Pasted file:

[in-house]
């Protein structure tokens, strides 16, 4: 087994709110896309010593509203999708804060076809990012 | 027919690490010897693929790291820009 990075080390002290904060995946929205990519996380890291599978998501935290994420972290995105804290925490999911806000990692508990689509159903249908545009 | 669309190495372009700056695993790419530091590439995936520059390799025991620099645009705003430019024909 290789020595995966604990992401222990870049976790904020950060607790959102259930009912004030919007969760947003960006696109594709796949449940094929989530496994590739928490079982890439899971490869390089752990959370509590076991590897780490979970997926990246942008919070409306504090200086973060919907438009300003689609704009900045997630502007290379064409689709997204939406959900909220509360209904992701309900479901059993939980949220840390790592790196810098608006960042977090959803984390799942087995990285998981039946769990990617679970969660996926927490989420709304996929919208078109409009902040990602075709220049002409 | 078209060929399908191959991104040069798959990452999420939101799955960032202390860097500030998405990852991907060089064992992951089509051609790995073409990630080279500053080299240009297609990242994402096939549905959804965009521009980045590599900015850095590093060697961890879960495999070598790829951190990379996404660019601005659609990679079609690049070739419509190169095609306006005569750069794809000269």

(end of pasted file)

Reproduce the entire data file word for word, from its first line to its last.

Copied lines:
[in-house]
């Protein structure tokens, strides 16, 4: 087994709110896309010593509203999708804060076809990012 | 027919690490010897693929790291820009 990075080390002290904060995946929205990519996380890291599978998501935290994420972290995105804290925490999911806000990692508990689509159903249908545009 | 669309190495372009700056695993790419530091590439995936520059390799025991620099645009705003430019024909 290789020595995966604990992401222990870049976790904020950060607790959102259930009912004030919007969760947003960006696109594709796949449940094929989530496994590739928490079982890439899971490869390089752990959370509590076991590897780490979970997926990246942008919070409306504090200086973060919907438009300003689609704009900045997630502007290379064409689709997204939406959900909220509360209904992701309900479901059993939980949220840390790592790196810098608006960042977090959803984390799942087995990285998981039946769990990617679970969660996926927490989420709304996929919208078109409009902040990602075709220049002409 | 078209060929399908191959991104040069798959990452999420939101799955960032202390860097500030998405990852991907060089064992992951089509051609790995073409990630080279500053080299240009297609990242994402096939549905959804965009521009980045590599900015850095590093060697961890879960495999070598790829951190990379996404660019601005659609990679079609690049070739419509190169095609306006005569750069794809000269």